2:12 PM Start intake with a very sweet man with HIV dementia. A student is observing. Despite my very best efforts, due to the dementia and some great difficuly with redirecting this client, the intake takes almost 2 hours.

3:58 PM Intake ends, triage resumes. Intake client will be here for several more hours, but the student is able to take over at this point.

4:00 PM Triage six: New HIV client comes in to pick up meds but has no insurance. His case manager started an emergency application last week, but her note isn't finished and she is not here because she was in a car accident this morning, and we insisted she leave the office and get checked out by a doctor. I make calls to the government program, to the CM's cell phone, and ultimately get an approval number. It only covers one of the meds, so I spend about 20 minutes getting a phone approval for a program run by a pharmaceutical company--this takes care of another med. I write a voucher to pay for the remaining meds.

4:58 PM Begin the process of finishing all the triage paperwork today. Fax medical info to Triage 1's PO. Write authorizations for pharmacy. Finish my notes. Consult with the nurse who saw Intake Guy about meds he will need tonight. Write some more vouchers for him.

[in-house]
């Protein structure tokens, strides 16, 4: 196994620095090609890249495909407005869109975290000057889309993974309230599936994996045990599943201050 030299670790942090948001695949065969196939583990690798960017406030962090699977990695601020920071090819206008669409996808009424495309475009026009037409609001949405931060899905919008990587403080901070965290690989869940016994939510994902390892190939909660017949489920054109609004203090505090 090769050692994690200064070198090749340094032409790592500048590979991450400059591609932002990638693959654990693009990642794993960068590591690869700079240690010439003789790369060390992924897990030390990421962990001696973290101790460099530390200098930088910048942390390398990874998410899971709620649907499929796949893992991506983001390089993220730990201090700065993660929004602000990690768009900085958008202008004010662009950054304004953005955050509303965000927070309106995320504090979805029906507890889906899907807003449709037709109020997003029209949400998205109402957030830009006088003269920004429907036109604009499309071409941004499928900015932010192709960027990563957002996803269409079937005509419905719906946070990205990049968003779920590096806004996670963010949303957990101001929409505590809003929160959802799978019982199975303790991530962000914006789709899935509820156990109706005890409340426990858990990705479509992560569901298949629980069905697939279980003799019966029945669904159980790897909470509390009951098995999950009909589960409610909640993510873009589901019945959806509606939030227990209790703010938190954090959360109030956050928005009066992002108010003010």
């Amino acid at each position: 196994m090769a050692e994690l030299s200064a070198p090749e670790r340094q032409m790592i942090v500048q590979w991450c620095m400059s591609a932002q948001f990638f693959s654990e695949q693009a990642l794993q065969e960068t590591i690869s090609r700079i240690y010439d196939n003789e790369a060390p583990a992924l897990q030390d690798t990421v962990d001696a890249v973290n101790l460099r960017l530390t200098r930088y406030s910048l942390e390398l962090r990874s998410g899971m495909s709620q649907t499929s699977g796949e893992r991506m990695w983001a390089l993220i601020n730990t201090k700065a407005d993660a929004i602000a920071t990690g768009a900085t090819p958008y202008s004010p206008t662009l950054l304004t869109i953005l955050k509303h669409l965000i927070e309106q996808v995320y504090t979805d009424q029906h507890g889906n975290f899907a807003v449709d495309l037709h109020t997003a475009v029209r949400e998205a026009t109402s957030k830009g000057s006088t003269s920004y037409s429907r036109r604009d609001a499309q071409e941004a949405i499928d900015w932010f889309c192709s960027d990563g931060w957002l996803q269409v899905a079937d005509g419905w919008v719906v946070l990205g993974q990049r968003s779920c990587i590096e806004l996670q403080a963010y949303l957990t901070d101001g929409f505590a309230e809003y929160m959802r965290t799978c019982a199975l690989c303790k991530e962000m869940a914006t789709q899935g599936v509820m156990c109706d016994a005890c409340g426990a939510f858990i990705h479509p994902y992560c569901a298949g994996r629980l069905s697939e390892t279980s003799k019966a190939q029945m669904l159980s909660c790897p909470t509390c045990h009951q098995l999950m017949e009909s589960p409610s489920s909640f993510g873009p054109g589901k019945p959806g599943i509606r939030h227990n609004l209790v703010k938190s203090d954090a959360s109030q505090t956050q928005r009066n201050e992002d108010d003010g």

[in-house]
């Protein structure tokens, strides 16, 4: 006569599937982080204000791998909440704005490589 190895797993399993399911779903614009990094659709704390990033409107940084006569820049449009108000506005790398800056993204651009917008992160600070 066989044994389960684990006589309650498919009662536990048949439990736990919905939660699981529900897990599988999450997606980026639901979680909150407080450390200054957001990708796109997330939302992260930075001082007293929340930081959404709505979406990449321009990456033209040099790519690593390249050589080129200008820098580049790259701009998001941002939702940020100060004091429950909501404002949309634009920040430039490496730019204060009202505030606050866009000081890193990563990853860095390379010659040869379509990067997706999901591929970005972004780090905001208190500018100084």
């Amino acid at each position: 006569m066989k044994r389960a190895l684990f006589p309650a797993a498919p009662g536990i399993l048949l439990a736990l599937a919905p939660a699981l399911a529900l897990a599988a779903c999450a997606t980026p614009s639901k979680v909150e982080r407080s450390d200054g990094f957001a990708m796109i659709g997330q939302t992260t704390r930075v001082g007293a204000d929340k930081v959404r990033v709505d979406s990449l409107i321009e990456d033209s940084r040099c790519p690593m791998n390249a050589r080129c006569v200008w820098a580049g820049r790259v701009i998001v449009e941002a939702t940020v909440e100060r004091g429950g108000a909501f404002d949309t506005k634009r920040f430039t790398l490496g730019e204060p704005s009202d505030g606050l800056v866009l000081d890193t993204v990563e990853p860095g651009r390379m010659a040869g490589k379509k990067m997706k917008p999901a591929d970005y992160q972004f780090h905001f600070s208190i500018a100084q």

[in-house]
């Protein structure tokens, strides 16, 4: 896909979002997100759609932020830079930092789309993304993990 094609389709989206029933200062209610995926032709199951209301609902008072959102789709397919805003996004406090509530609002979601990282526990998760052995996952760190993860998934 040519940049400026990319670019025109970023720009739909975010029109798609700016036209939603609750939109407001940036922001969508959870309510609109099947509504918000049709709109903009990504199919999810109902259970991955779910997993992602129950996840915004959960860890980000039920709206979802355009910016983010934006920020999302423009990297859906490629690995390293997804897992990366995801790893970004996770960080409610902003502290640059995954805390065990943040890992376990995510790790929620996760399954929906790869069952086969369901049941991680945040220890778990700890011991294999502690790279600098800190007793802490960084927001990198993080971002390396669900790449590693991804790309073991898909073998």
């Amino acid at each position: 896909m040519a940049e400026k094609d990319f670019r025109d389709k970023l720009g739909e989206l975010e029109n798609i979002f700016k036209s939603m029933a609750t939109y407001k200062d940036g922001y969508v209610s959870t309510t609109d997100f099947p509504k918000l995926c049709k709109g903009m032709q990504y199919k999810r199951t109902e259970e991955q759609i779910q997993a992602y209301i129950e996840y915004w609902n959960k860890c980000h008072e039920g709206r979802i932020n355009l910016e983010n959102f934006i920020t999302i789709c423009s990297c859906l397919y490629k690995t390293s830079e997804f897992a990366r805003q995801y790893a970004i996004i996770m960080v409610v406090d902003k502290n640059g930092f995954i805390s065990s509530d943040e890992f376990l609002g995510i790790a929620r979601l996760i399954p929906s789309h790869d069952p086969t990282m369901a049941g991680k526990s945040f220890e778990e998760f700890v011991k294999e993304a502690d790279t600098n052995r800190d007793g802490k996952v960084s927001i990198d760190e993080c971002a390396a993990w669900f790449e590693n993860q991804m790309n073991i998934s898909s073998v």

6:38 PM Call Husband to let him know I am finally ready to leave. Except I have to make a stop first--one of my staff is leaving tomorrow for a new job and I need to pick up her farewell present.

6:58 PM Arrive at local mini-mall, peruse an artists' collective shop and purchase a gift.

7:30 PM Arrive home. Help Sam get ready for bed, read stories, and lie down with him while he falls asleep.

8:22 PM Eat the chicken nuggets I find in the oven, which I later learn were never actually cooked, apparently just defrosted. Collapse in front of TV.

I have absolutely no recollection of the rest of the evening before bed, but I am sure it involved TV and some minor cleaning.


At 4:31 PM, Blogger jackie said...

Good Lord, woman! That is a crazy schedule. Hope you get some respite soon.

At 7:18 PM, Blogger cole edwards said...

OMGosh. Seriously. Wow. And you always seem so chipper and with it. I would be like the walking dead if it were me. Sheesh. You are the woman!

At 12:21 PM, Blogger maggie said...

sometimes just hearing the word "triage" sends me into a cold sweat! ;o) miss you!

At 12:22 PM, Blogger maggie said...

that was supposed to say "mary", not "maggie"! who's maggie? i have no clue... must go investigate...

At 2:57 PM, Blogger J. Brown said...

Though I commiserate with you on a hard day that I know is merely an example of many more just like it, I also can't help but miss all the craziness and chaos that is Chase Brexton. In all seriousness, what you do matters and you impact every person who is fortunate enough to come in contact with you. That being said, I hope you are planning a relaxing vacation for the near future!